Jews and cholent: a simmering love affair, Part 1

Jews and cholent: a simmering love affair, Part 1

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cholent
Becky (https://www.flickr.com/photos/35694730@N00/). FLICKR

The days are short. The nights are cold. And if there is one perfect Jewish food for the season, it’s cholent. Since cooking is forbidden on Shabbat, cholent is pre-cooked on Friday and left to simmer overnight. On Saturday, the fragrance of the Jewish stew permeates the home and by midday, it’s ready.

But cholent is far, far more than just a Shabbat staple. Tucked away in this meaty stew, you’ll find clues about Jewish law, history and the migration of Jews around the world.

According to Leah Koenig, necessity is the mother of cholent.

“People of most other cultures would not have conceived of a dish such as cholent, because… they are free to cook seven days a week. Perhaps that is why some scholars identify cholent as one of the few authentically ‘Jewish’ recipes in a food repertoire known for adapting to and borrowing from the many different countries in which Jews have lived throughout history.”

READ: THE SHABBAT TABLE: DIFFERENT WAYS TO MAKE CHOLENT

Eliezer Segal suggests that this humble food is actually “a sublime expression of Jewish identity.” When the Roman satirist Juvenal depicted Jewish poverty, he said Jews only owned “a basket and a box of hay.” In fact, that “box of hay” is described in the Mishnah and Talmud as a way to insulate cholent on Shabbat.

And perhaps most fascinating, cholent actually became a marker of one’s faith. During the Spanish Inquisition, tips were issued to help recognize Conversos who were practising their Judaism in secret. People were warned to keep a close watch for acts like “cooking on Fridays such food as is required for the Saturday, and on the latter eating the meat thus cooked on the Friday, as is the manner of the Jews.”

Does refraining from cholent make you a heretic?

It may be folly to abstain from cholent, but is it sacriligious to not eat the food? Actually, it is. Sort of. There is a rabbinic injunction to enjoy a hot dish on Shabbat. Rav Zerachiah HaLevi who lived in 12th-century Gerona, Spain, said that whoever does not eat a hot meal is suspected of being a heretic. Although cooking is forbidden on Saturday, keeping a pre-cooked meal warm on that day is not. However, Karaites deny this tradition and refuse to eat any hot dishes on Shabbat. Rav Zerachiah warned that someone refusing to eat cholent or a similar food is suspect of a heretical interpretation of the Torah. Gulp.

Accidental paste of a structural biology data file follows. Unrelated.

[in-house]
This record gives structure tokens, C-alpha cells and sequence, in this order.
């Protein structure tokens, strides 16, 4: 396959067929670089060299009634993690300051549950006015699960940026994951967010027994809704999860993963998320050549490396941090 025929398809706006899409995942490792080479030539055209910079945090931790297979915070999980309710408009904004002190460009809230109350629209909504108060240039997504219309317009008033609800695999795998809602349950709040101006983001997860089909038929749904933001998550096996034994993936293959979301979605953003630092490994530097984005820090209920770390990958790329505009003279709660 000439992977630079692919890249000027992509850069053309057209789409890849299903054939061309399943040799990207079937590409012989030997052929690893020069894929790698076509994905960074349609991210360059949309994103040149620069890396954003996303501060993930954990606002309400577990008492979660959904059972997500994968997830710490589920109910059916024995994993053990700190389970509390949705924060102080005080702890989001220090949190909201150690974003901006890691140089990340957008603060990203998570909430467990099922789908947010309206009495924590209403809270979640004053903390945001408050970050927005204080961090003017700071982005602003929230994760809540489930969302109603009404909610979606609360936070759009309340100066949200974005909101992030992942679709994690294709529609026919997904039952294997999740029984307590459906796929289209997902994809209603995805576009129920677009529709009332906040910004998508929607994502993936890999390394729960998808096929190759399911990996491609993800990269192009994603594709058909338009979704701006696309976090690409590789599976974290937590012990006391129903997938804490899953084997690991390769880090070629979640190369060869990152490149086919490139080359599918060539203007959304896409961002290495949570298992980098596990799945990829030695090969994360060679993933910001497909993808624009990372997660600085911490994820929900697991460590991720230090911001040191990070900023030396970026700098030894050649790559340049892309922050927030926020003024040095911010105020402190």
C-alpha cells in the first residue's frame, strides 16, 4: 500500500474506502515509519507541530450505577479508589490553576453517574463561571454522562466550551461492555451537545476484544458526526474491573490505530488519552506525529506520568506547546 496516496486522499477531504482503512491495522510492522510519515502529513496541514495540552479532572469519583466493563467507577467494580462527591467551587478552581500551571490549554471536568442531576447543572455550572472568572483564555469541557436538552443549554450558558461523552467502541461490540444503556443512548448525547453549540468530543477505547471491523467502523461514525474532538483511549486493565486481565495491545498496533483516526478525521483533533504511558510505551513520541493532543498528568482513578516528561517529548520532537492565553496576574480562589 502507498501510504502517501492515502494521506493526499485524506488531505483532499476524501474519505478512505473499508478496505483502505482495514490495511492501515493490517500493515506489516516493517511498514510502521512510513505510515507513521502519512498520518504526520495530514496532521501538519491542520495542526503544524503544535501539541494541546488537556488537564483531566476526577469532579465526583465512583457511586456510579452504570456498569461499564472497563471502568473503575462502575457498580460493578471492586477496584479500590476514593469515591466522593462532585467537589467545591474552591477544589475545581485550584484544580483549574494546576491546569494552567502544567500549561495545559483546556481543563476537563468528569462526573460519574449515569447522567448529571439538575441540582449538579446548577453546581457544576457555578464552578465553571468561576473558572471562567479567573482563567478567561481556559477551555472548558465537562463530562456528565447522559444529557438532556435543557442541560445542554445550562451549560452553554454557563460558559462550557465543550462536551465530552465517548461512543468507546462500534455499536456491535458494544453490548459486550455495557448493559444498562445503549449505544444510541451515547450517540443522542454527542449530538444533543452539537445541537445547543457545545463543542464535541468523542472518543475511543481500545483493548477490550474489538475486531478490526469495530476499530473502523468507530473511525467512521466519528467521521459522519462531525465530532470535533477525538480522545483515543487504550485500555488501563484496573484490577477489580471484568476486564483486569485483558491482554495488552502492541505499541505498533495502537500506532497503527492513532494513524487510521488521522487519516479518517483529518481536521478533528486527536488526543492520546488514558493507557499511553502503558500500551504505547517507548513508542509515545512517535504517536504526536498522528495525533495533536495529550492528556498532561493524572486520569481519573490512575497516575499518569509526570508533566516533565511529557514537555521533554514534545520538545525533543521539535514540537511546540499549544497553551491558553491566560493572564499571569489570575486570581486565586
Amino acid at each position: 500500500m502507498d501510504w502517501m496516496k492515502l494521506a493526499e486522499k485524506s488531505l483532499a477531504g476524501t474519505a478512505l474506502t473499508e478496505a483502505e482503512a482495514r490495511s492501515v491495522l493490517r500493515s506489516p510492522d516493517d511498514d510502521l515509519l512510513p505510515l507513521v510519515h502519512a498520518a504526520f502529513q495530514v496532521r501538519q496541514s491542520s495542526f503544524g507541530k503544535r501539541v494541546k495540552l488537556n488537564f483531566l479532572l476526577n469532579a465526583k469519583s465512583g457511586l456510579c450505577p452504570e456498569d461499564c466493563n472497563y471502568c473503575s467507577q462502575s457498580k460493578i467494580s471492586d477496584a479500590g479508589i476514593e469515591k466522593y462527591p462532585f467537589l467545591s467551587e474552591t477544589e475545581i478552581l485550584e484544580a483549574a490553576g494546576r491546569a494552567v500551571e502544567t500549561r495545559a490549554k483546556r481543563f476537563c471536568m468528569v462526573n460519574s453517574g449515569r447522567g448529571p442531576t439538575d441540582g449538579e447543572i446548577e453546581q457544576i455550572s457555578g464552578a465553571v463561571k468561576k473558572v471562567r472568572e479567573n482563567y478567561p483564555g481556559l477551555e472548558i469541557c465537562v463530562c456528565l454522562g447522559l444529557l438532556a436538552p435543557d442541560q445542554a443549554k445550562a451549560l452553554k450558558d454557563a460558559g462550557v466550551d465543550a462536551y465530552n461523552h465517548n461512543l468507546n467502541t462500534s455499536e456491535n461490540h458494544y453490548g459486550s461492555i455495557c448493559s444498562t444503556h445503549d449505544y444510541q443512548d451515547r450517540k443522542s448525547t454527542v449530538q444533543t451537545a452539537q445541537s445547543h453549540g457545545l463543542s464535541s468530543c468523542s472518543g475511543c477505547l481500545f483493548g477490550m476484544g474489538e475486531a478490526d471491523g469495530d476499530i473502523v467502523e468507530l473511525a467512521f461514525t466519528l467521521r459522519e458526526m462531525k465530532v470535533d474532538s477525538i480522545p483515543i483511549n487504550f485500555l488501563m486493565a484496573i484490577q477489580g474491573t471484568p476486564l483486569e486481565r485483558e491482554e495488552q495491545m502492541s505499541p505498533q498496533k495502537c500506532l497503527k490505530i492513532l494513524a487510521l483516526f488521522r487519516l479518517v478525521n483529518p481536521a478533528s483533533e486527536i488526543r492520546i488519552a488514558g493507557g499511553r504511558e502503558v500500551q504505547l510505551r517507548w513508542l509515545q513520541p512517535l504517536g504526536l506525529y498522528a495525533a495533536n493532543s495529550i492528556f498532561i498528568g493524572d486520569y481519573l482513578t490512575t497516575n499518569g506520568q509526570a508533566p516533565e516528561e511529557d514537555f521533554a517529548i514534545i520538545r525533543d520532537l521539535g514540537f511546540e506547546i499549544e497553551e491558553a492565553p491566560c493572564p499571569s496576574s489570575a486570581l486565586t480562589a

READ: CHOLENT BLENDS ASHKENAZI AND SEPHARDIC INGREDIENTS

In 1851, German Jewish poet Heinrich Heine composed “Princess Sabbath“ in which he extoled the transcendent qualities of the mighty dish he referred to as “Schalet”:

…Dearest, smoking is forbidden,

For to-day it is the Sabbath.

But at noon, as compensation,

There shall steam for thee a dish

That in very truth divine is–

Thou shalt eat to-day of schalet!

Schalet, ray of light immortal!…

Food of heaven, which, on Sinai,

God Himself instructed Moses

In the secret of preparing…

Shul end

And then there is the etymology of the word. An Ohr Somayach rabbi suggests “cholent” could come the French “chaud-lent” meaning “hot-slow.” Another etymology is Old French chaudes lentes, “hot lentils.”

Rabbi Naftali Falk says the word derives from the Hebrew “sh’lahn,” meaning “that it stayed” overnight Friday on a fire. Whereupon Shimon Goldstein chimes in that cholent comes from “shul end,” because, in many communities, people didn’t have private stoves, so before Shabbat, they all put their cholent in the baker’s oven. On Shabbat morning after shul ended, thay went to the baker to pick up their cholent.

A cholent recipe may be a closely guarded family secret, but I never expected that this Jewish stew might appear on the radar of the United States intelligence community. During World War II, while Warren Shulman was serving in the navy, he sent his aunt a postcard that he had a 10-day leave and was coming home to Chicago. And to have some cholent ready.

His cousin Betsy Katz continues the story. “A few days after receiving his card, Dinah’s doorbell rang. When she answered it, she found two big, burly, serious men standing there. They showed their FBI identification cards and demanded to know what cholent was. While they stood there, very official-like, Dinah explained the entire process of making the special stew. After a detailed description, the men turned away, apparently satisfied. She never heard from them again, and Warren was able to come home for his leave and enjoy his cholent peacefully.”

 

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